"There was a huge debate in the countries of the European Union," he said. "Everybody is very worried that this system can work without being under the law, without being under judicial mandates, and it can be a kind of attack on privacy. They are worried that there are European enterprises in the situation of having unfair chances because of this system.

"For us, America is a friend. We know how important the United States is for security. If you want the ideological point of view, we are not communists. We want the market economy and the free society like the Americans want. This is not a fight about that. What we have on our hands is a problem about how far can the systems of interception of telecommunications go."

Others might find such assurances less than persuasive, given the general belief that every government spies on every other government -- friend, foe, or otherwise.

The German webzine Telepolis reported that the Dutch minister of Justice, Benk Korthals, recently said that even without definitive proof of spying, steps should be taken against it. He added that Germany and France "are not innocent little children either," a suggestion many interpreted as an indirect accusation that those countries also use tech listening devices to intercept the communications of other countries' citizens.

Telepolis reported in March that former Central Intelligence Agency Director James Woolsey had confirmed that at least some of the European concerns were valid and that the United States does intercept communications in Europe to keep abreast of potential economic bribery.

"We have spied on that in the past," Woolsey said. "I hope ... that the United States government continues to spy on bribery."

Telepolis reported that the United States steals economic secrets "with espionage, with communications (intelligence), with reconnaissance satellites," and there was now "some increased emphasis" on economic intelligence.

Some U.S. experts on tech surveillance are skeptical that the European effort will amount to much.

"I don't believe for a moment the Parliament will do anything more than cloak this," said John Young, a New York privacy activist who operates an online database that has publicized the Echelon system.

"Watch for hearings that don't go anywhere, just like the hearings in the United States earlier this year. It's interesting that the U.S. still won't own up, except Woolsey or someone like that," Young said. "So far as I know, no official of the U.S. government has admitted this damn thing exists. That's interesting to me.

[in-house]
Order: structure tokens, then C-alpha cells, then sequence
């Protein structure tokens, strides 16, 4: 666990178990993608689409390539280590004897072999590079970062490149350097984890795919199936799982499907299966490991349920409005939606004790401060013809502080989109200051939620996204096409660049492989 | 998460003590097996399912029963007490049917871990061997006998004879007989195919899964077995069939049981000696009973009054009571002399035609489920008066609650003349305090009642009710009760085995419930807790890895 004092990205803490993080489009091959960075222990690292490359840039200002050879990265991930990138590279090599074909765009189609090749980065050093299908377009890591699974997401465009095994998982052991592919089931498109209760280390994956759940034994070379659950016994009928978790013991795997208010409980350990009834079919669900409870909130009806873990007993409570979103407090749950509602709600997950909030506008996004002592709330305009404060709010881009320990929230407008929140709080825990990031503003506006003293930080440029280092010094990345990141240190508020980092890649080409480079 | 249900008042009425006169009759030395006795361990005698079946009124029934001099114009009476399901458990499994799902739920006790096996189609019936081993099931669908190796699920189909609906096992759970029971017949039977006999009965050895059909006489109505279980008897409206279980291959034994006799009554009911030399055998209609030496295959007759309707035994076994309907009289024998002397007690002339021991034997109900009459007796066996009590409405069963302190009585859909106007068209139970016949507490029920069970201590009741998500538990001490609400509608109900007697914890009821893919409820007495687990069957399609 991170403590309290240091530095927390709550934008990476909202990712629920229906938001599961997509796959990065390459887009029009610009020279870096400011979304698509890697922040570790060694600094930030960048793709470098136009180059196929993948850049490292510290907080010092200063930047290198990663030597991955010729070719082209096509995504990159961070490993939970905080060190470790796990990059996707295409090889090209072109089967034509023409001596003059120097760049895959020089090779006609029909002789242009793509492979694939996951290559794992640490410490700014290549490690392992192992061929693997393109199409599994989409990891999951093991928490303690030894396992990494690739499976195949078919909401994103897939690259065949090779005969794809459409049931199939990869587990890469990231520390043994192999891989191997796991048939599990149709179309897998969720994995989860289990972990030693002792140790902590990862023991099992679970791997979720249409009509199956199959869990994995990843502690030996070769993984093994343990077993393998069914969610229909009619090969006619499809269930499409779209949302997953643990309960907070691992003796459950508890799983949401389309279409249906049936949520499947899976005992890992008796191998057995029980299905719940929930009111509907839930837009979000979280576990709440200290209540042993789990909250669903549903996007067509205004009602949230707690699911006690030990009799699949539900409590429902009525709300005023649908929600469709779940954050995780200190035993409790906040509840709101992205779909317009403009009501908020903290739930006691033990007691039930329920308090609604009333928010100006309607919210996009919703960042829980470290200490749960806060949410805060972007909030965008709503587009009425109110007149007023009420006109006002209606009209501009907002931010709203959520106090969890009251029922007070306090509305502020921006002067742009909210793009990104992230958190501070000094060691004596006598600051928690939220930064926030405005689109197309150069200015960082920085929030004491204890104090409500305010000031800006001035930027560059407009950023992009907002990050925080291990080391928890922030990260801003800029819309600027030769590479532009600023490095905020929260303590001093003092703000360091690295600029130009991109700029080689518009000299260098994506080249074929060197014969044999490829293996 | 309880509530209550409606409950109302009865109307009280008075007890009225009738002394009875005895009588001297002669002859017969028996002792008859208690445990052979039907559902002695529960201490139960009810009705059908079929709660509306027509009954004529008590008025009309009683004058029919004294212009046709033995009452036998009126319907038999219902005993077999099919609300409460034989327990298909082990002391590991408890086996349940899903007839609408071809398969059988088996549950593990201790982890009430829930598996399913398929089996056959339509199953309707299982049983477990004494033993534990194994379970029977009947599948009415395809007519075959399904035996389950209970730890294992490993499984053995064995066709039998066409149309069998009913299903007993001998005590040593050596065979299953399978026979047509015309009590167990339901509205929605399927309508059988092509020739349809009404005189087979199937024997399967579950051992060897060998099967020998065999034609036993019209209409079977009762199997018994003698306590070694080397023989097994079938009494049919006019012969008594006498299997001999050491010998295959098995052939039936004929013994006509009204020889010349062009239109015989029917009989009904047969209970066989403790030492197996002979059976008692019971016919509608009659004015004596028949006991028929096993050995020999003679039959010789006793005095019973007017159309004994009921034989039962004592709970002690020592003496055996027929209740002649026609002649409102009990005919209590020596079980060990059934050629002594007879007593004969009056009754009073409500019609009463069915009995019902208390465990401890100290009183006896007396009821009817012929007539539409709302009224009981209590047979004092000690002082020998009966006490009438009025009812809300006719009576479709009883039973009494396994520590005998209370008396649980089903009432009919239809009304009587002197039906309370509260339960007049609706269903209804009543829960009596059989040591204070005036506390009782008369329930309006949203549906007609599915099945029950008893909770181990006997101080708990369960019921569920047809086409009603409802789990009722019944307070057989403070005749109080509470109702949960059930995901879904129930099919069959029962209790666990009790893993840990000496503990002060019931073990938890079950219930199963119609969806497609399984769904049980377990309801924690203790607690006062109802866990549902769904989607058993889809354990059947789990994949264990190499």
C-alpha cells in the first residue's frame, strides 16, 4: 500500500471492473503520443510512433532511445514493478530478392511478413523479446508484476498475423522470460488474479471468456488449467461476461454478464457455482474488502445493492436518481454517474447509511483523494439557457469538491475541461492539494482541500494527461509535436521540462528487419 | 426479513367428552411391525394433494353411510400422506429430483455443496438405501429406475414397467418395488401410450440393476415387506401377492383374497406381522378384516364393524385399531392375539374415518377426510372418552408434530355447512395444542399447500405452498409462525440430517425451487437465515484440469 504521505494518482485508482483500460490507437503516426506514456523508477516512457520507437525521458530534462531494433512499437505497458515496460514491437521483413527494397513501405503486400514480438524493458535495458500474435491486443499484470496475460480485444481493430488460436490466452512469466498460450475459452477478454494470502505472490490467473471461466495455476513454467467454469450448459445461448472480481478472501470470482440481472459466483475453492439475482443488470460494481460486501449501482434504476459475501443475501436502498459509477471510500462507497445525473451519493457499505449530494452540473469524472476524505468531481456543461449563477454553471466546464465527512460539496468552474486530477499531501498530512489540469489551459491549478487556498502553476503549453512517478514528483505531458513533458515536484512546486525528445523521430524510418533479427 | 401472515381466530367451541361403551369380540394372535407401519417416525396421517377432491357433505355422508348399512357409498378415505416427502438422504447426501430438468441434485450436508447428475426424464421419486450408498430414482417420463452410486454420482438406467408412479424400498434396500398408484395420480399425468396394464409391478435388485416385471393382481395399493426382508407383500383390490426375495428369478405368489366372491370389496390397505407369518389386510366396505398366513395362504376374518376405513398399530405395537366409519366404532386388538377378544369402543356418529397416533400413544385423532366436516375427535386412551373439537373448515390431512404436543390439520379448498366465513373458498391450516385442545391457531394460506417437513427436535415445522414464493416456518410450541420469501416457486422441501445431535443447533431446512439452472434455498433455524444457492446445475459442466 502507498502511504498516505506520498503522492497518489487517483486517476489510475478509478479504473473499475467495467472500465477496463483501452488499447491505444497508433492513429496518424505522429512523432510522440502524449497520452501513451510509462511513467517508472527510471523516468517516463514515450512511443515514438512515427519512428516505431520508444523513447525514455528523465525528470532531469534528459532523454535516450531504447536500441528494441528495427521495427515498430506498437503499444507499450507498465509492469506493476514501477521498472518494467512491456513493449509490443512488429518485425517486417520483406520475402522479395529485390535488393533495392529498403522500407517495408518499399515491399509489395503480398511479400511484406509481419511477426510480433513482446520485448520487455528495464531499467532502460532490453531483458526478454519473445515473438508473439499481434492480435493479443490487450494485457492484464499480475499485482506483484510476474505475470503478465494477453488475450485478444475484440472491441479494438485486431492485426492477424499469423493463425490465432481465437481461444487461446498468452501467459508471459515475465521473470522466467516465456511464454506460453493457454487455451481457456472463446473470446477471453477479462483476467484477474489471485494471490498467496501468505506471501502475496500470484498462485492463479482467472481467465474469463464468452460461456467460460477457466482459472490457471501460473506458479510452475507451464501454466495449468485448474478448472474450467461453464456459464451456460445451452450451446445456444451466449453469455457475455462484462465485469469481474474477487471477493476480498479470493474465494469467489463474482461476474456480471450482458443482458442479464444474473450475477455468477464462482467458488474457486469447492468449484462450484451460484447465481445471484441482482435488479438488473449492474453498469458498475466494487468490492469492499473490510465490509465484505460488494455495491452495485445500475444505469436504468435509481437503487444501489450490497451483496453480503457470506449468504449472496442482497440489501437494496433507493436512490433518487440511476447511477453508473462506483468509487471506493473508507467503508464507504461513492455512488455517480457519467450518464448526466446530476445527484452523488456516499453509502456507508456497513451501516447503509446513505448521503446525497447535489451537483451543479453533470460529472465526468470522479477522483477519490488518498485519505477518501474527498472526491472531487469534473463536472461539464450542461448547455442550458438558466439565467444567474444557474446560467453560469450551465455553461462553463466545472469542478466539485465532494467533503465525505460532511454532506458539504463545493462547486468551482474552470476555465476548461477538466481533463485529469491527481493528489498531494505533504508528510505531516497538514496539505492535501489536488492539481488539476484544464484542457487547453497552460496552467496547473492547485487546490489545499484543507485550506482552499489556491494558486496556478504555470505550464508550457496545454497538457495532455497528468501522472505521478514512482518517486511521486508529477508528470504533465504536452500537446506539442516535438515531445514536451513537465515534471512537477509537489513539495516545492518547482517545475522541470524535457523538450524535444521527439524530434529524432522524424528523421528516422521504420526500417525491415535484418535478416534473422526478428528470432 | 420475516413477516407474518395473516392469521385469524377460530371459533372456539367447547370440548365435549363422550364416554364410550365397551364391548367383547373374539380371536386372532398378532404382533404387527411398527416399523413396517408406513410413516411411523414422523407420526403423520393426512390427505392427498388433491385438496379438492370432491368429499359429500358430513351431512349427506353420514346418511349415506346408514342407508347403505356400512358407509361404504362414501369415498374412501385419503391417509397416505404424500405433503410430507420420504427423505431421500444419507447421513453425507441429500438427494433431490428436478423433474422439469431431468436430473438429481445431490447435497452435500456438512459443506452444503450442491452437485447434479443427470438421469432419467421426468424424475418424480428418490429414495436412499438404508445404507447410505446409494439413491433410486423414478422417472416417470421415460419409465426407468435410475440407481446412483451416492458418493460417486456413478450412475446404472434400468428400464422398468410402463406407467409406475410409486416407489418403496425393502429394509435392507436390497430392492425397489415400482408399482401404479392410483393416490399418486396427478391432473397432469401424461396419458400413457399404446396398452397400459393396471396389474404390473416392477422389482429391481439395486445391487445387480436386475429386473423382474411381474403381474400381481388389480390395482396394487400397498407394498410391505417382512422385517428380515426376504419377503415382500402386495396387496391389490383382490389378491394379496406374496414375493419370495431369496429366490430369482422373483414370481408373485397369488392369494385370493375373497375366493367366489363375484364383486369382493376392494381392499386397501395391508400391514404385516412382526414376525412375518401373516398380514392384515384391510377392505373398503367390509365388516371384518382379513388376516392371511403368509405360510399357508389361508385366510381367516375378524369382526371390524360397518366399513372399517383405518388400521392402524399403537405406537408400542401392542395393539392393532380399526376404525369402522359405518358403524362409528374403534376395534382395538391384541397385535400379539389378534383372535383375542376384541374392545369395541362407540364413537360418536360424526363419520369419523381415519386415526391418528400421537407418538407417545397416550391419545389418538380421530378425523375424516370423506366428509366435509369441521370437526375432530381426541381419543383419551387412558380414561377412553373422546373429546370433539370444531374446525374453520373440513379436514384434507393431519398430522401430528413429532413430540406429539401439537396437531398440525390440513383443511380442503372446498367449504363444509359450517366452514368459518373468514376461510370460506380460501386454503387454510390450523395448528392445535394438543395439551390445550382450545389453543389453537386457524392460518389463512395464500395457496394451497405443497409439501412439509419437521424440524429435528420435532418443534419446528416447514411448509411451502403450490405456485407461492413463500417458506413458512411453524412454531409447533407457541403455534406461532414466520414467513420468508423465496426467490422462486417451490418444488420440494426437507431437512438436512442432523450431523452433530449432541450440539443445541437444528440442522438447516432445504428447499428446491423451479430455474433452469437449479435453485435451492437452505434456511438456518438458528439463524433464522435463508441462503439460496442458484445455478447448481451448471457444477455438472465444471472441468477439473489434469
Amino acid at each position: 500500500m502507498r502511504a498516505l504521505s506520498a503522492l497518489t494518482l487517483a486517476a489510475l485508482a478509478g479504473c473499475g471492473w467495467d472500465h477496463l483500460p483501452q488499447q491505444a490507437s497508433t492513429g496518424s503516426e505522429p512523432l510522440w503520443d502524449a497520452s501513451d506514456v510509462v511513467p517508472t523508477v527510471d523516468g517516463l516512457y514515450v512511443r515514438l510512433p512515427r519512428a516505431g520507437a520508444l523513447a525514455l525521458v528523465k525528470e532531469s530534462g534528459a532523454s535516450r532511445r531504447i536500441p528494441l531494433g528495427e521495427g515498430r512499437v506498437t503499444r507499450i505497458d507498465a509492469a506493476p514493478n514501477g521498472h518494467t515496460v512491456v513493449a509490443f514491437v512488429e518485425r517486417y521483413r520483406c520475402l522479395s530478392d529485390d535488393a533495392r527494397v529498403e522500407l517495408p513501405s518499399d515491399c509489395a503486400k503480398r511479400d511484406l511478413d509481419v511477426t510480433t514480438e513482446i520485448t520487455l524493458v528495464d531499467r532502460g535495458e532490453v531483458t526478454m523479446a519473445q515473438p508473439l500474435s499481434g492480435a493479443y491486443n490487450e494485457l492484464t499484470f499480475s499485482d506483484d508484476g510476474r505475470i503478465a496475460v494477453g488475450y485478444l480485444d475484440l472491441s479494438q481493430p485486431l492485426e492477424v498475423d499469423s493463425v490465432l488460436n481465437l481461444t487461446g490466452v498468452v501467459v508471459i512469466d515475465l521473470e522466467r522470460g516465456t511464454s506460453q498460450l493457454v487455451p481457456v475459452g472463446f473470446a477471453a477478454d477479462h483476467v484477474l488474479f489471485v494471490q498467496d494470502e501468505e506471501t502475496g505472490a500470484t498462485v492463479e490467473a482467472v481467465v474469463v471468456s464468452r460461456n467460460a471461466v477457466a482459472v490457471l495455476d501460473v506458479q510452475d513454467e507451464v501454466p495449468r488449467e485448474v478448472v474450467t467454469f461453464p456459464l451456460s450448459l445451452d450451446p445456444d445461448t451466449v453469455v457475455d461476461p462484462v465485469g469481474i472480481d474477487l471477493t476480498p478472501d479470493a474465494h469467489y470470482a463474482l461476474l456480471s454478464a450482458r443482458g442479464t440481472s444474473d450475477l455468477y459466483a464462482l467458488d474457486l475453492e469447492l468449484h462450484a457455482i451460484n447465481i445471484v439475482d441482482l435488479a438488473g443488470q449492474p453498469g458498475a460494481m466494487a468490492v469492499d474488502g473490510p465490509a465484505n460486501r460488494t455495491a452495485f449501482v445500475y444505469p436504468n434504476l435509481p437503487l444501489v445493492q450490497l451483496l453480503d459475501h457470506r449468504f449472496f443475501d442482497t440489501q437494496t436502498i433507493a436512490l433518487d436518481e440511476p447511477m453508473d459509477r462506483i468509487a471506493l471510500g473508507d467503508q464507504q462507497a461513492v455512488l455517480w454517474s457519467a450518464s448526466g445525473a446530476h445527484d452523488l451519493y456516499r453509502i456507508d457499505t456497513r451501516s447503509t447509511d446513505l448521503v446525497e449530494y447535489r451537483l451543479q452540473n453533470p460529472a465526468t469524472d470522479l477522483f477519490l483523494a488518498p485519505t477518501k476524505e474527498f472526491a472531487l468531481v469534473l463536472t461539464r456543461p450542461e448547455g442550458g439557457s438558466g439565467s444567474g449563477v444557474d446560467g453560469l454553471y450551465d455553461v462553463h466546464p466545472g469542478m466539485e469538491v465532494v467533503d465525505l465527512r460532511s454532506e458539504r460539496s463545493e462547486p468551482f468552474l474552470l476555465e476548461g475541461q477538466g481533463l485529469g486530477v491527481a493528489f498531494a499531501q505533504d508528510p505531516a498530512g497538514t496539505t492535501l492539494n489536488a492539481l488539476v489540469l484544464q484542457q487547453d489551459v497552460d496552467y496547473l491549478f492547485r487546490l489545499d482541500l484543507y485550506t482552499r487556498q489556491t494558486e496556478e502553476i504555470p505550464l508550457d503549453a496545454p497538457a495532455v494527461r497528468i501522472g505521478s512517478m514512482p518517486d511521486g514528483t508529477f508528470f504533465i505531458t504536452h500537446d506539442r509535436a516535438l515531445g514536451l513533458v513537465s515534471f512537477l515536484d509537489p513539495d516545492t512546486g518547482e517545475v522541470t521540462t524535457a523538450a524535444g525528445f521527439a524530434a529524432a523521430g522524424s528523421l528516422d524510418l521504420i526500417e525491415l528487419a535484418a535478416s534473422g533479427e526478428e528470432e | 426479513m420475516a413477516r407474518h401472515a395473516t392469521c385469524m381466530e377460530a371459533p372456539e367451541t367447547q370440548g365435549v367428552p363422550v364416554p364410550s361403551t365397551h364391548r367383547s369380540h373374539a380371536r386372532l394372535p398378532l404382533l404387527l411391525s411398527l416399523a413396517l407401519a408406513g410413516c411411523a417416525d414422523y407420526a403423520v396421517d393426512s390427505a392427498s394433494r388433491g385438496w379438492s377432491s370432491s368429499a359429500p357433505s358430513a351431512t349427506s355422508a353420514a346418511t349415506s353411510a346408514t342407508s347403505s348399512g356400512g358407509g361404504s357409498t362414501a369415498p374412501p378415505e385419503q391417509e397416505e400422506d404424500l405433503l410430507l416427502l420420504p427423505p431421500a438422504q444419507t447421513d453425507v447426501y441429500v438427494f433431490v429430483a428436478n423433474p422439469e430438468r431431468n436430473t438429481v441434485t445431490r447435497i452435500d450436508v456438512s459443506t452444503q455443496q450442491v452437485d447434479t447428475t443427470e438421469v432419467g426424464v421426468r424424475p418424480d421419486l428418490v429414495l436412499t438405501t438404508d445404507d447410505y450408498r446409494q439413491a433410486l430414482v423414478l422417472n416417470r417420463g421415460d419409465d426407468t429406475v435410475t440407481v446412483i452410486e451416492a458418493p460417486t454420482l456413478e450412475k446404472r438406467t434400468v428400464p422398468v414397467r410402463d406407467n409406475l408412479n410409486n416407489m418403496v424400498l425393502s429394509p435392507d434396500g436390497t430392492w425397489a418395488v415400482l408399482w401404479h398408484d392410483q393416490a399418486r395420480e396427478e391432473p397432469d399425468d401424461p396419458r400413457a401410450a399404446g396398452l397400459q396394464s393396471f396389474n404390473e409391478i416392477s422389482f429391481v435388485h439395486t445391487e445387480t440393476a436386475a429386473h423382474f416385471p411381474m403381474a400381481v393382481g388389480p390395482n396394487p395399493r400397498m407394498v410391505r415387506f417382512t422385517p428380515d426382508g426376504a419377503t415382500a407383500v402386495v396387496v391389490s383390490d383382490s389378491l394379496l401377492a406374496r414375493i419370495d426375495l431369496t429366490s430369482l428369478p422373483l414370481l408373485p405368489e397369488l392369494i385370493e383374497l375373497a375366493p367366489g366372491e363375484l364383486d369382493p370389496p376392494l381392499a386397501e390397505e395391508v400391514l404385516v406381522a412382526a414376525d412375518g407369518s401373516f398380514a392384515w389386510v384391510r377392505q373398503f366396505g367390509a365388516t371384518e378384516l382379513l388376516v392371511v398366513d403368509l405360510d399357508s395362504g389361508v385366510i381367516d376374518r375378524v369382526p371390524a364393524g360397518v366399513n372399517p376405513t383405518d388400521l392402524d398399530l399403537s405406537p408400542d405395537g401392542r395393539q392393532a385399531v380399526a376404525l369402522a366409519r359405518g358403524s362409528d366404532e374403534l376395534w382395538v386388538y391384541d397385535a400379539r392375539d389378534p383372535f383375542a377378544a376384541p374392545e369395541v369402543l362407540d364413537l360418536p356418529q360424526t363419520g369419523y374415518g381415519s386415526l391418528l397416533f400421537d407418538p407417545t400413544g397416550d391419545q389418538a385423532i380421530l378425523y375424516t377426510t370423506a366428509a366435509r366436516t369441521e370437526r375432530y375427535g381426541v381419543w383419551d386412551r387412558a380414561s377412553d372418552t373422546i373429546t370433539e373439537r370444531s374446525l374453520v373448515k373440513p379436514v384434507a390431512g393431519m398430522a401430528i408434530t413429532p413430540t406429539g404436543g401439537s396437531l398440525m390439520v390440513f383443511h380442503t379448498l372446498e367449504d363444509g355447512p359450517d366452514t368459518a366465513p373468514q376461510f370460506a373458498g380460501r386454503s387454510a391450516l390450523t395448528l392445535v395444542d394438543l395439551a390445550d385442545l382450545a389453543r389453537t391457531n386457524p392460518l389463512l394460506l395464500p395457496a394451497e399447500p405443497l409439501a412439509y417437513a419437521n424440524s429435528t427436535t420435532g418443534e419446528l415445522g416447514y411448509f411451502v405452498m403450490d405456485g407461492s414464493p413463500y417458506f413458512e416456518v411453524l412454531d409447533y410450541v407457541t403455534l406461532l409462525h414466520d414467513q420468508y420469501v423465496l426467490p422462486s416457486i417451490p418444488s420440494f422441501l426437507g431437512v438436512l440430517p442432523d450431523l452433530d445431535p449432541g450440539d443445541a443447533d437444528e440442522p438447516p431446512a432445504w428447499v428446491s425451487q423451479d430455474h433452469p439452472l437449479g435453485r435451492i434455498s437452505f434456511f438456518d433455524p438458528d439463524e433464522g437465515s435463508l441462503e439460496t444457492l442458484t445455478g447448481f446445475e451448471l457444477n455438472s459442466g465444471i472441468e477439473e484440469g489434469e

"It doesn't seem to be grabbing Americans very much, which I guess makes sense since they think it doesn't apply to them. But the sleeper issue is what other forms of Echelon are there for surveying Americans. I think the intelligence agencies are looking for new victims and it looks like they're coming after their own citizens."

But some said the controversy kicked up by the European Parliament investigations -- and parallel efforts in France and elsewhere -- could at least have an inhibiting effect on aggressive data-collection.

"It can only help to have the European Parliament use its weight and its investigatory power to further call the Echelon partners to account," said Steinhard, the ACLU official. "If nothing else, it will mean that the NSA and its partners will be more careful about their practices."



AUSCANZUKUS logo


The UKUSA Community

Canadian SIGINT activities take place, and can only be understood, in the wider context of the UKUSA SIGINT community, a secret SIGINT alliance that traces its origins to the Second World War.[1] The post-war continuation of this intelligence alliance was formalized in 1948 with the completion of the still-secret UKUSA SIGINT co-operation and information-sharing agreement between the United States, the United Kingdom, Canada, Australia, and New Zealand.

The member agencies of the UKUSA community include the United States' National Security Agency (NSA), the United Kingdom's Government Communications Headquarters (GCHQ), Canada's Communications Security Establishment (CSE), Australia's Defence Signals Directorate (DSD), and New Zealand's Government Communications Security Bureau (GCSB). A number of other countries' SIGINT agencies also participate in the UKUSA community, including those of Germany, Japan, Norway, South Korea, and Turkey. These countries are sometimes described as "Third Party" members of the agreement.[2] In addition, some countries, such as China, host UKUSA SIGINT stations or share SIGINT on a more limited basis.

Canada's membership in the SIGINT community began during the Second World War. Recognizing the intelligence benefits that Canada derived from that membership, the Canadian government decided early in 1946 that Canada should remain a member of the post-war intelligence community. On 28 March 1946, the Canadian Chiefs of Staff Committee "approved the continuation of Service intercept stations in peacetime"[3] and, on 13 April 1946, cabinet ministers Louis St. Laurent, C.D. Howe, and Douglas Abbott authorized the establishment of CBNRC.[4]